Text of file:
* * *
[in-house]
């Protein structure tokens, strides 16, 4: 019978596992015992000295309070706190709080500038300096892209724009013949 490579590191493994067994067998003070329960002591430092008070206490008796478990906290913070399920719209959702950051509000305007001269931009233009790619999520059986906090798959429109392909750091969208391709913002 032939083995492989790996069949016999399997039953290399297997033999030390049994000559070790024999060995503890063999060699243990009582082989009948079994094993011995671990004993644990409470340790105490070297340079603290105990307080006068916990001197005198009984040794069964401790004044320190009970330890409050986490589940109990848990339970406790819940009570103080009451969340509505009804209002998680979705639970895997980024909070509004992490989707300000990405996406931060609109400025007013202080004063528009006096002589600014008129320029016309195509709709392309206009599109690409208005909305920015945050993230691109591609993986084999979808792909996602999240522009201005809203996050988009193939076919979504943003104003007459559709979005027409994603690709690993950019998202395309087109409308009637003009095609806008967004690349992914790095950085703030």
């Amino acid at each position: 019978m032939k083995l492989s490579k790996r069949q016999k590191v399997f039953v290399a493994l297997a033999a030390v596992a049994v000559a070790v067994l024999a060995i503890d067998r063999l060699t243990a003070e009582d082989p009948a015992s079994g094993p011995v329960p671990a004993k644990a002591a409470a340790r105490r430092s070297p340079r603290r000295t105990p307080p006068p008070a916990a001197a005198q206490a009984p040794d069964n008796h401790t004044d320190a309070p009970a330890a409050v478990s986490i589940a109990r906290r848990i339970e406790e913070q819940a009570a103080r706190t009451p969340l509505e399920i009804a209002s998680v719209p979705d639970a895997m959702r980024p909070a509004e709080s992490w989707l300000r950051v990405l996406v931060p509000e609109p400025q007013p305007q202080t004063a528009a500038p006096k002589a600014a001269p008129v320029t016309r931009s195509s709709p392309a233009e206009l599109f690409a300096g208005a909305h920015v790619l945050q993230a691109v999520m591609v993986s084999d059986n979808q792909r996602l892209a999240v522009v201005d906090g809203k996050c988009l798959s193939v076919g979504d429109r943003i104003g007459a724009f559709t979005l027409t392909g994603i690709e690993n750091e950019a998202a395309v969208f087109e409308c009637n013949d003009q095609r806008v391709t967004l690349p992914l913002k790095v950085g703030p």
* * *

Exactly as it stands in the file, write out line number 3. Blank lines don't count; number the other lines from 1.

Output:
């Amino acid at each position: 019978m032939k083995l492989s490579k790996r069949q016999k590191v399997f039953v290399a493994l297997a033999a030390v596992a049994v000559a070790v067994l024999a060995i503890d067998r063999l060699t243990a003070e009582d082989p009948a015992s079994g094993p011995v329960p671990a004993k644990a002591a409470a340790r105490r430092s070297p340079r603290r000295t105990p307080p006068p008070a916990a001197a005198q206490a009984p040794d069964n008796h401790t004044d320190a309070p009970a330890a409050v478990s986490i589940a109990r906290r848990i339970e406790e913070q819940a009570a103080r706190t009451p969340l509505e399920i009804a209002s998680v719209p979705d639970a895997m959702r980024p909070a509004e709080s992490w989707l300000r950051v990405l996406v931060p509000e609109p400025q007013p305007q202080t004063a528009a500038p006096k002589a600014a001269p008129v320029t016309r931009s195509s709709p392309a233009e206009l599109f690409a300096g208005a909305h920015v790619l945050q993230a691109v999520m591609v993986s084999d059986n979808q792909r996602l892209a999240v522009v201005d906090g809203k996050c988009l798959s193939v076919g979504d429109r943003i104003g007459a724009f559709t979005l027409t392909g994603i690709e690993n750091e950019a998202a395309v969208f087109e409308c009637n013949d003009q095609r806008v391709t967004l690349p992914l913002k790095v950085g703030p």